brain surgery on human patients intended to relieve severe and otherwise intractable mental or behavioral problems
lobotomy
a now-rare psychosurgical procedure once used to calm uncontrollably emotional or violent patients. The procedure cut the nerves that connect the frontal lobes to the emotion-controlling centers of the inner brain
medical model
the concept that diseases, in this case psychological disorders, have physical causes that can be diagnosed, treated, and, in most cases, cured, often through treatment in a hospital
Bio-Psycho-Social Model
contemporary perspective that assumes biological, psychological, and sociocultural factors combine and interact to produce psychological disorders
DSM-5
version of Diagnostic and Statistical Manual of Mental Disorders published in 2013; includes changes to many diagnostic categories and more emphasis on severity of symptoms in diagnosis
McNaughten Rule
a rule determing insanity, which asks whether the defendant knew what he or she was doing or whether the defendant knew what he or she was doing was wrong
sanity/insanity
LEGAL (not psychiatric) determination of whether someone was aware enough of their own actions to be held responsible for their behavior.
Mary Cover Jones
"mother of behavior therapy"; used classical conditioning to help "Little Peter" overcome fear of rabbits
Fritz Perls
Creator of Gestalt Therapy
Paraphilias
Sexual disorders and deviations in which sexual arousal occurs almost exclusively in the context of inappropriate objects or individuals. (e.g. pedophilia)
serotonin
neurotransmitter believed to be in short supply for depression-sufferers
positive symptoms
Schizophrenic symptoms that involve behavioral excesses or peculiarities, such as hallucinations, delusions, bizarre behavior, and wild flights of ideas.
negative symptoms
Schizophrenic symptoms that involve behavioral deficits, such as flattened emotions, social withdrawal, apathy, impaired attention, and poverty of speech.
flat affect
a lack of emotional responsiveness
delusions
false beliefs, often of persecution or grandeur, that may accompany psychotic disorders
flight of ideas
symptom of schizophrenia; a confused state in which thoughts and speech go in all directions with no unifying concept
clinical psychologist
psychologist who treats people serious psychological problems or conducts research into the causes of behavior; holds a Ph.D. in Clinical Psychology
psychiatrist
a medical doctor who specializes in the diagnosis and treatment of mental disorders; can prescribe medication; holds an M.D. and likely has extensive training therapy & treatment
dodo bird verdict
refers to the finding of similar efficacy (effectiveness) for widely differing therapies; in Alice in Wonderland, the dodo bird declares "all have won and all must have prizes!"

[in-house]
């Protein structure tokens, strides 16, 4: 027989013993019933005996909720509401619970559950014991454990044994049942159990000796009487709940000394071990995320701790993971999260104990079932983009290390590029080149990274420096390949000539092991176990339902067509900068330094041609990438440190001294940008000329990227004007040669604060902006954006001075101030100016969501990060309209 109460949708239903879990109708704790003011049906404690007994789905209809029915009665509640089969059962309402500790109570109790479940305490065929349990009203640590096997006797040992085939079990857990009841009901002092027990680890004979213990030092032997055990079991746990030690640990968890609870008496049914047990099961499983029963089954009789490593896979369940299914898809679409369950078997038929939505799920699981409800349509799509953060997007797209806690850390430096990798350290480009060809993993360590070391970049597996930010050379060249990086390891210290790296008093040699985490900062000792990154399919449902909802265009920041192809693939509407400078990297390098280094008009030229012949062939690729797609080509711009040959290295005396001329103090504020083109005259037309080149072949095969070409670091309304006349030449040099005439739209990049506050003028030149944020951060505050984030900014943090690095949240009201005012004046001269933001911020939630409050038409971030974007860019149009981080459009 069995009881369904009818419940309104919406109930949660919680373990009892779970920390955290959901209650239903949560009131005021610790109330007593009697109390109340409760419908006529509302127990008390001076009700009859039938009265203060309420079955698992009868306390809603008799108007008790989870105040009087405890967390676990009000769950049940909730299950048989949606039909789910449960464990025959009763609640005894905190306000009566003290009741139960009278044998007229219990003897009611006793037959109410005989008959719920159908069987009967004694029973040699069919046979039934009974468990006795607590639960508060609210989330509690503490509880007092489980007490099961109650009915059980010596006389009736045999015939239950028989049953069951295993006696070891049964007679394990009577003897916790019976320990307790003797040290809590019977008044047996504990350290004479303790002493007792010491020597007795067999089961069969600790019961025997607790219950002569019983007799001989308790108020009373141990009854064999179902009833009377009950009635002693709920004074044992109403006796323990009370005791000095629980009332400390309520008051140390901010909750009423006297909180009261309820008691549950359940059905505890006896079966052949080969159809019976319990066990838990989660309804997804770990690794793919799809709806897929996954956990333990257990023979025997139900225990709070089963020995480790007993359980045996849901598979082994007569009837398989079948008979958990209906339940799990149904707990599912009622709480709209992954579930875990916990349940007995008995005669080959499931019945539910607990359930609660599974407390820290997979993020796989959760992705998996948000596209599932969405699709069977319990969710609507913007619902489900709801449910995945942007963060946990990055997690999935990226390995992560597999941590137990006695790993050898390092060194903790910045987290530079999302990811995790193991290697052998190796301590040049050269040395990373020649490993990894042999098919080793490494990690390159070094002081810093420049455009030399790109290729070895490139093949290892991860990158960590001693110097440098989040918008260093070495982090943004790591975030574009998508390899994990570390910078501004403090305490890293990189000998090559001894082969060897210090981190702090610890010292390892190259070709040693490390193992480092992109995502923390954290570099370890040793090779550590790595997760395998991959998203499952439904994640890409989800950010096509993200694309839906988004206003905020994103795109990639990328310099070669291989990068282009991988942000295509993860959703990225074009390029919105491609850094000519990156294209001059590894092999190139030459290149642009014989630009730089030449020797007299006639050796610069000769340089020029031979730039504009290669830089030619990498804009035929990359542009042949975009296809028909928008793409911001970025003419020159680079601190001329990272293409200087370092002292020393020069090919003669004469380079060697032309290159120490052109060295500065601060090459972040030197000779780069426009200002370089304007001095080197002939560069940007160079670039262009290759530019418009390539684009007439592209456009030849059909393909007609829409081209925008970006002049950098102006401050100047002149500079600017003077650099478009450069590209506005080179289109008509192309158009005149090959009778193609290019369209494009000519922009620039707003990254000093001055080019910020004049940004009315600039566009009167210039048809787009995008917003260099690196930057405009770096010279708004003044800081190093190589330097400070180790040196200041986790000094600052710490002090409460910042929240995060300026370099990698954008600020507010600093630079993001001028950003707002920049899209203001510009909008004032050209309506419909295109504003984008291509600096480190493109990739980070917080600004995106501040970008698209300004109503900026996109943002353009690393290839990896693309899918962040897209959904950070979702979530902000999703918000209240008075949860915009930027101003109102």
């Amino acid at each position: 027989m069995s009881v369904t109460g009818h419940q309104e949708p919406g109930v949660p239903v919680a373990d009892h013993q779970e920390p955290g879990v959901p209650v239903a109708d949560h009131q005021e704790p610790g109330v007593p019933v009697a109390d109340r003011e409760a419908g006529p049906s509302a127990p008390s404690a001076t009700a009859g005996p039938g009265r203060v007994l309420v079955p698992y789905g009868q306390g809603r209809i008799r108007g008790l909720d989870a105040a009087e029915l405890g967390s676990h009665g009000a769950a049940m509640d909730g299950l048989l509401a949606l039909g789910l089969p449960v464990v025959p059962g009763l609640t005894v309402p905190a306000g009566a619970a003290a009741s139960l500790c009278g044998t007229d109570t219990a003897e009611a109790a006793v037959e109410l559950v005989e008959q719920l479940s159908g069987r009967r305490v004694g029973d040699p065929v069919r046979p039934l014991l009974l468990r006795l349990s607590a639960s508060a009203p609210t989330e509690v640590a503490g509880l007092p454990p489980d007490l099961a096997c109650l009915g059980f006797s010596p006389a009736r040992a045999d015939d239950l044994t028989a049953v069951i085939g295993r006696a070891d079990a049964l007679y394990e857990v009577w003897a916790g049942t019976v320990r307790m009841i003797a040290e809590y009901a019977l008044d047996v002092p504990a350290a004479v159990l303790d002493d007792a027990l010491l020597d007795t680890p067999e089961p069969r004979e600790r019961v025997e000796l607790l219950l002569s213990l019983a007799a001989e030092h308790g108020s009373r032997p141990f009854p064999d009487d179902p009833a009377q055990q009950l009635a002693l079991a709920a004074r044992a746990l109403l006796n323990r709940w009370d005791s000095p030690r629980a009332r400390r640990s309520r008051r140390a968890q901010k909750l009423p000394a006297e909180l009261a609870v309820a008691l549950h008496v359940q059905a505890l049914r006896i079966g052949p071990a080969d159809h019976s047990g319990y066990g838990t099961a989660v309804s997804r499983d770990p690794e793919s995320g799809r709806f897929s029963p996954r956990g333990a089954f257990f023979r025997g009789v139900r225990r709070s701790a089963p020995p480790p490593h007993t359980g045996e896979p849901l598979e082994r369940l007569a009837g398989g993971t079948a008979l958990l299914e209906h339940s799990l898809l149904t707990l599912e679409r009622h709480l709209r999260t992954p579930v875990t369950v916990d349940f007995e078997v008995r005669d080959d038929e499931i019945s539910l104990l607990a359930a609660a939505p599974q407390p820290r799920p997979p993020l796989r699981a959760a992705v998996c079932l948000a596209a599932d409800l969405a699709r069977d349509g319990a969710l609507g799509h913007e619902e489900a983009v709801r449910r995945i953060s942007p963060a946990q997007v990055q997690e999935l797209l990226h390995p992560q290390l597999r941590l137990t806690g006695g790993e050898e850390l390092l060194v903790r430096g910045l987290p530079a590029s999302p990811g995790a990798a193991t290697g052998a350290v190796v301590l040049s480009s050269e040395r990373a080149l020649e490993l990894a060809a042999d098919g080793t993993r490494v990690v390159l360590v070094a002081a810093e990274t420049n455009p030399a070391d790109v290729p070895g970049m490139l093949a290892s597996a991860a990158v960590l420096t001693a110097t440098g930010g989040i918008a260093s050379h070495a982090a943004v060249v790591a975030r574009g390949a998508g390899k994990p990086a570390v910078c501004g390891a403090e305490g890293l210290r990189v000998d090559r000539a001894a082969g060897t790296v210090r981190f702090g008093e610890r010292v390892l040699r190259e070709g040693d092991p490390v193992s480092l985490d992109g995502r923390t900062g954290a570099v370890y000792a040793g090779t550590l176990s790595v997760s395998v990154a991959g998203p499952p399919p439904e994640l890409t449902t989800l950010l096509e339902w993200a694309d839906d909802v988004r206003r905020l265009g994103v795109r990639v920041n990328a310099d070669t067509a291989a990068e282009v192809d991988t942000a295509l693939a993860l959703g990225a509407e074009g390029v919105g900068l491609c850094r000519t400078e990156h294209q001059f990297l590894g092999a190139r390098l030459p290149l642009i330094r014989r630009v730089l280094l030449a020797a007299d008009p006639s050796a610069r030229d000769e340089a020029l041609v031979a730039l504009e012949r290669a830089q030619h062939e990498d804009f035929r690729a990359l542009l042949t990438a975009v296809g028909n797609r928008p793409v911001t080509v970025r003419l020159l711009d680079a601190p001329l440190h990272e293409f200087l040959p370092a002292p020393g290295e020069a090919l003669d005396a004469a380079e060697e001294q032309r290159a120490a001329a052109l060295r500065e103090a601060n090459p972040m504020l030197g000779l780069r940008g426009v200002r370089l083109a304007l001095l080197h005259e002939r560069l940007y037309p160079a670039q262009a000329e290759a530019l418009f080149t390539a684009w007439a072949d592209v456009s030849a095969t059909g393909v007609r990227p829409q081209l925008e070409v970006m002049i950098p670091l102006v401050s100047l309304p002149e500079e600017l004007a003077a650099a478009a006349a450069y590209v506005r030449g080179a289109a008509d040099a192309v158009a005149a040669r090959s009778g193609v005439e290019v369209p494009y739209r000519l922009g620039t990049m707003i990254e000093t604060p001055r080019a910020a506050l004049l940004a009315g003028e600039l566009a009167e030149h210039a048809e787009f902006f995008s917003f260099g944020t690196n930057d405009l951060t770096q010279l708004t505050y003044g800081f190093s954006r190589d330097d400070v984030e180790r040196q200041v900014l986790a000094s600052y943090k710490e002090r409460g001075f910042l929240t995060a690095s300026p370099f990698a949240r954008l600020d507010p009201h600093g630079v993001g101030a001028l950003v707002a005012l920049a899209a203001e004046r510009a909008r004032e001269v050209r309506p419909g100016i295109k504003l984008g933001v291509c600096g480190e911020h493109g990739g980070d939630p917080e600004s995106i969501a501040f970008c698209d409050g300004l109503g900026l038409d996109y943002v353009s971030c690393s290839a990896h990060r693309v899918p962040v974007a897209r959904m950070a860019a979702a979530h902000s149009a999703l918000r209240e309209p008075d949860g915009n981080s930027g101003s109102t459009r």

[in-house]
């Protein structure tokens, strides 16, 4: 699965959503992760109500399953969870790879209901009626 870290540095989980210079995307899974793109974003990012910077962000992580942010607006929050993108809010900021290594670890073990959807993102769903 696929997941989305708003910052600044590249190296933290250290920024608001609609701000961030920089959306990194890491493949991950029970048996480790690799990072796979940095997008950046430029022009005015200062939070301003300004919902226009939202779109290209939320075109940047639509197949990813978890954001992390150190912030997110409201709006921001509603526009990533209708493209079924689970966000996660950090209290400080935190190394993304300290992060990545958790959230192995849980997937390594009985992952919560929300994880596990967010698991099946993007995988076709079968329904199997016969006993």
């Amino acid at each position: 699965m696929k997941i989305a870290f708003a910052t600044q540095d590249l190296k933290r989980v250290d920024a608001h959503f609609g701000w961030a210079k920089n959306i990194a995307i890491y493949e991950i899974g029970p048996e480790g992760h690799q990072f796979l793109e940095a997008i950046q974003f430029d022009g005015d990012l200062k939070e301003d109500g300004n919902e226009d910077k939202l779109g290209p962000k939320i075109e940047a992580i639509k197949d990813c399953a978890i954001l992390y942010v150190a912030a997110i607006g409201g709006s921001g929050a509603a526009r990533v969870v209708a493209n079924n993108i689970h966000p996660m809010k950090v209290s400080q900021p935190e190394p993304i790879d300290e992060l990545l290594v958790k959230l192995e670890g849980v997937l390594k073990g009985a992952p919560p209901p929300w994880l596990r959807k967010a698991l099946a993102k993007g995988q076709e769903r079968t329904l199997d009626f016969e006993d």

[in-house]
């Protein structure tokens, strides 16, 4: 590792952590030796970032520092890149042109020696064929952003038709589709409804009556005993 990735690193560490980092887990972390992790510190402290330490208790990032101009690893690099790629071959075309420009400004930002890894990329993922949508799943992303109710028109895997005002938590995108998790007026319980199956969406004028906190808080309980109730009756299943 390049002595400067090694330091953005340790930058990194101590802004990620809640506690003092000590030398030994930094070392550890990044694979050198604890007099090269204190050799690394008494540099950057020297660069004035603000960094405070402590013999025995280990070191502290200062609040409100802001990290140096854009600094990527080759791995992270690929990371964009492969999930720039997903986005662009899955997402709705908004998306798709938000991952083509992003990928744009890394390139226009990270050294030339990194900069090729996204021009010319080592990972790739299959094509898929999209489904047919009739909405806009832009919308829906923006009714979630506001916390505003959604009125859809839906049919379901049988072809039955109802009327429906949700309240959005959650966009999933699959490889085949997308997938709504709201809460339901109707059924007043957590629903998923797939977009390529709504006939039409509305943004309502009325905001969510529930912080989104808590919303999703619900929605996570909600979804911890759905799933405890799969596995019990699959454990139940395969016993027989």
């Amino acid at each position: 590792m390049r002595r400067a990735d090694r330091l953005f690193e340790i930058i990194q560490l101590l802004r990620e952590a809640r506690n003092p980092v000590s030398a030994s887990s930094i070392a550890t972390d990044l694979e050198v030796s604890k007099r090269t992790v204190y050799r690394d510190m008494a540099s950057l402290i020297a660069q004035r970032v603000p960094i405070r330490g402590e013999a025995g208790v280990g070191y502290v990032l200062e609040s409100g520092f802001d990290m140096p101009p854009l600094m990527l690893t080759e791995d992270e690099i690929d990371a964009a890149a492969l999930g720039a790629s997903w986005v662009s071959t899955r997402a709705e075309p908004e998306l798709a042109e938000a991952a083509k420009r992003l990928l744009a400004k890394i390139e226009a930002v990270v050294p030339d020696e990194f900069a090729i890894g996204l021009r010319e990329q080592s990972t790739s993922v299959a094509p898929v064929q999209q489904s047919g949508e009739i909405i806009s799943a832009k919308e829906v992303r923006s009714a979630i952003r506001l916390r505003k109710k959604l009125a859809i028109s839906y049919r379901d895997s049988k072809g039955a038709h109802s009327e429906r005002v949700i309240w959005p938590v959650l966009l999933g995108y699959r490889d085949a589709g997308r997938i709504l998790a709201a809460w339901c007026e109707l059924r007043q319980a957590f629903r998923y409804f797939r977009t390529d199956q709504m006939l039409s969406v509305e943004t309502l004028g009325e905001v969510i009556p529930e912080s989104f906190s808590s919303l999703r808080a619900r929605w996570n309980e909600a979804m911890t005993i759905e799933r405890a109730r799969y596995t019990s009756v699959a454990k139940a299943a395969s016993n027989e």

placebo effect
the healing effect that faith in medicine, even inert medicine, often has; may be one of the reasons people overestimate the effectiveness of any particular psychotherapy
light exposure therapy
Treats seasonal affective disorder (SAD); scientifically proven to be effective, exposure to daily doses of intense light. Increases activity in the adrenal gland and the superchiasmatic nucleus.
regression toward the mean
the tendency for unusual events (or emotions) to return toward their average state; may be one reason many suffering from mental disorders seem to improve with time & that benefits of psychotherapy get overestimated
meta-analysis
a procedure for statistically combining the results of many different research studies; used to evaluated effectiveness of psychotherapies
agoraphobia
a morbid fear of open spaces or places from which quick escape would be difficult (like a large crowd); often occurs with Panic Disorder (though not always)
depressive disorders
general category of mood disorders in which people show extreme and persistent sadness, despair, and loss of interest in life's usual activities.
rumination
compulsive fretting; overthinknig about our problems and their causes
Social Anxiety Disorder
An anxiety disorder involving the extreme and irrational fear of being embarrassed, judged, or scrutinized by others in social situations
linkage analysis
genetic research strategy: locate families that have had the disorder across several generations, draw blood from both affected and unaffected and examine DNA looking for differences
non-suicidal self-injury (NSSI)
self-harm (e.g., "cutting," self-tattoo, burning oneself) done in order to relieve emotional distress, signal need for help, or to fit in.
binge eating disorder
Significant binge-eating episodes, followed by distress, disgust, or guilt, but without the compensatory purging, fasting, or excessive exercise that marks bulimia nervosa.
insight therapies
any therapy aimed at improving psychological functioning by increasing a person's awareness of underlying motives and defenses (e.g., psychoanalytic, humanistic, some cognitive approaches)
diathesis-stress model
A model of mental disorders that attributes them to a combination of genetic predispositions and environmental stress factors.
acute schizophrenia
Type of schizophrenia that develops rapidly (due to stressor) and recovery is better; more likely to display positive symptoms. Also called "reactive"
chronic schizophrenia
When schizophrenia is slow to develop, recovery is doubtful. These patients usually display more negative symptoms. Also called "process"
virtual reality exposure therapy
an anxiety treatment that uses technology to progressively expose people to simulations of their greatest fears, such as airplane flying, spiders, or public speaking